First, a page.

No room for error on U.S. debt

By Colin Barr, senior writer


NEW YORK (Fortune) -- The United States isn't in jeopardy of losing its gold-plated credit rating, though by one measure America is closer to the ratings-downgrade danger zone than Spain.

That's according to credit rating agency Moody's. In a quarterly report about sovereign debt, Moody's analysts wrote that despite market worries about rising government debt levels, there is "no imminent rating pressure" for the United States and other big governments carrying its highest triple-A rating.

But the report added that these governments' margin for error "has in all cases substantially diminished," thanks to a weak outlook for economic growth and enormous debt loads taken on to quell the financial meltdown of 2008-2009.

Cutting back on public spending too soon risks a double-dip recession, Moody's said, while leaving stimulus measures in place too long could lead to a sharp rise in interest rates "with more abrupt rating consequences a possibility."

What's more, governments that wish to avoid credit downgrades may need to implement harsh and potentially unpopular policies. The Moody's analysts, led by London-based managing director Pierre Cailleteau, wrote that "preserving debt affordability ... will invariably require fiscal adjustments of a magnitude that, in some cases, will test social cohesion."

Nor can big developed countries expect to export their way to health on the back of booms in emerging markets such as India and China. "Demand from the emerging world undoubtedly provides some support, but cannot on its own compensate for weak domestic demand," Moody's said.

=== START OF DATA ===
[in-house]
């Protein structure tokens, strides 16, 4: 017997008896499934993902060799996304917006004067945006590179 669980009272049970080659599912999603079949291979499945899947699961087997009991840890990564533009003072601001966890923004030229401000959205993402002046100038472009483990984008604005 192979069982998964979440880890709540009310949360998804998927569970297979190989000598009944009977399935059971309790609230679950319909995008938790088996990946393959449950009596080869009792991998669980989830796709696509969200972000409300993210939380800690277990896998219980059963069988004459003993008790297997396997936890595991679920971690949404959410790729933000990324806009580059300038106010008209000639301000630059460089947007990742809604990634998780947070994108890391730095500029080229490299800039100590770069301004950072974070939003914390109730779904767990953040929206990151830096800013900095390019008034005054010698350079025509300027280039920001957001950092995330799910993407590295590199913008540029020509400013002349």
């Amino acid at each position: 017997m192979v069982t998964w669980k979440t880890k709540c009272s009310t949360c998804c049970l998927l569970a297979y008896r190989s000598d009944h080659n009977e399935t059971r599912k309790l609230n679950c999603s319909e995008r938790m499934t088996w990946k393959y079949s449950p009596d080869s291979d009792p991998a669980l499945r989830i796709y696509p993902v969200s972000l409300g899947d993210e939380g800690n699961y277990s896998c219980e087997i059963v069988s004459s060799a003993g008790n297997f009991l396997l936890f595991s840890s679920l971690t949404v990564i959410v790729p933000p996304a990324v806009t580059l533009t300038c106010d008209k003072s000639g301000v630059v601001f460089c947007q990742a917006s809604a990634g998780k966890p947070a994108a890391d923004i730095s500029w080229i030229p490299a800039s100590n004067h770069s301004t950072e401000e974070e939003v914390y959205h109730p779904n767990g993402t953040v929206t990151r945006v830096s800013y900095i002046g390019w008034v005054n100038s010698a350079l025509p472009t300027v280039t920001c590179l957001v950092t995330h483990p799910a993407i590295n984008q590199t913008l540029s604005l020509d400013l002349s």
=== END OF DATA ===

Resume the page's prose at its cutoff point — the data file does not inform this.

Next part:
In the case of the United States, interest payments on general government debt -- combining the federal government with the states -- could rise above 10% of revenue by 2013, according to the report.

That's the level at which the rating agency typically considers a downgrade. Moody's said debt affordability is the key factor to consider in ratings decisions, because debt costs are apt to constrain policymakers.

The report notes that U.S. debt service costs could rise from around 7% in 2009 to 11% in 2013 under Moody's baseline scenario, which calls for a muted economic recovery and a moderate interest-rate shock.

In this forecast, Moody's analysts expect the yield on the five-year Treasury to be above 4% by 2012, a level it hasn't reached since the end of 2007. It was around 2.4% Monday.

U.S. debt service costs are higher in 2013 under the Moody's assumptions than in any of the other major triple-A-rated governments -- the United Kingdom, Germany, France and Spain.

Moody's cautioned that debt service costs alone don't drive the decision, and noted the key role of politics in driving longer-term fiscal policies. The analysts said it would only downgrade a triple-A government's debt if analysts "concluded that the government was unable and/or unwilling to quickly reverse the deterioration it has incurred."

Accordingly, Spain continues to carry Moody's highest rating in spite of its inclusion in a Wall Street epithet for fiscally challenged countries around Europe's periphery, the PIIGS (Portugal, Italy, Ireland, Greece, Spain). Spanish government finances have been hammered by the collapse of a major housing bubble and unemployment is near 20%.

The rating agency acknowledged that "Spain's debt affordability has already deteriorated significantly and is expected to deteriorate further," to a level near the point at which Moody's might consider a downgrade to double-A.

But it said Spanish deficit-reduction plans are "already reasonably well formulated" and the ratings firm doesn't expect to downgrade Spain's debt. To top of page

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